Enters the abdomen as a continuation of the thoracic aorta by passing through the aortic hiatus of the diaphragm at the level of T12. Descends downward slightly to the left of the midline until it bifurcates into the left and right common iliac arteries at the level to L4. The inferior vena cava travels parallel to its course on the right side.
Supply: The abdominal aorta supplies the vast majority of the lower half of the body.
Clinical: The abdominal aorta is a common site for aneurysms; these are called abdominal aortic aneurysms (AAA). Although the etiology is not well known, several risk factors include: Smoking, high blood pressure, high cholesterol, male gender, emphysema, family history and obesity. The aneurysm may develop gradually over a long period of time and may remain asymptomatic until it ruptures.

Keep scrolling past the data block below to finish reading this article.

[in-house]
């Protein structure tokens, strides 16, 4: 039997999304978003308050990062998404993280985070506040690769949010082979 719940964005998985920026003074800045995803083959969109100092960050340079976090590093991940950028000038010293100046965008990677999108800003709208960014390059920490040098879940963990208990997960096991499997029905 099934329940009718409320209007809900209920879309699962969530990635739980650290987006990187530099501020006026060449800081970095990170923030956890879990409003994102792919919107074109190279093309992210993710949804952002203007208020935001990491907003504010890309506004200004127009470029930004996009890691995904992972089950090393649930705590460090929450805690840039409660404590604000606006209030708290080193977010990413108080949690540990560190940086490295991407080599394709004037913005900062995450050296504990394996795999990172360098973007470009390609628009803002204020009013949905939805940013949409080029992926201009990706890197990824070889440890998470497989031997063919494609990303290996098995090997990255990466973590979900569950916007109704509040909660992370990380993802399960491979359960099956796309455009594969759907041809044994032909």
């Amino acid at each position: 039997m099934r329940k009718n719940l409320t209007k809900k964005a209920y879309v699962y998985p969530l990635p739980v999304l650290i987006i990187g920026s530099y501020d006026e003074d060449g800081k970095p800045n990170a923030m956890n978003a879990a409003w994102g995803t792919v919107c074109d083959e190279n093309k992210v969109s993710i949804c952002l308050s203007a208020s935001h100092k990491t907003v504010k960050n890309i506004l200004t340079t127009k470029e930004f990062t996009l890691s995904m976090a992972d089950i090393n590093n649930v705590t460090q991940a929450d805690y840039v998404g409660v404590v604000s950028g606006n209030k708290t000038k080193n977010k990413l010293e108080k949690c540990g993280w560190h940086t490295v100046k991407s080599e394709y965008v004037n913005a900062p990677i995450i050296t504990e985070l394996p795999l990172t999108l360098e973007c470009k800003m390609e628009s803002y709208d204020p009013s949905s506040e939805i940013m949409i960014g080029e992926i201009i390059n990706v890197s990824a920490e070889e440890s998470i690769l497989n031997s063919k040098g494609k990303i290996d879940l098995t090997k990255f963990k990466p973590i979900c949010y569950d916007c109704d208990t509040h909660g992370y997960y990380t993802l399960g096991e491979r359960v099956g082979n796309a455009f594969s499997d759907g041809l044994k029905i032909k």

Clinical: Ruptured AAA symptoms include: back pain, nausea and vomiting, tachycardia and shock. Treatment for a ruptured AAA is emergency open abdominal surgery. If caught early and the aneurysm is less than 5cm in width, the physician may choose to monitor the aneurysm using an ultrasound every six months.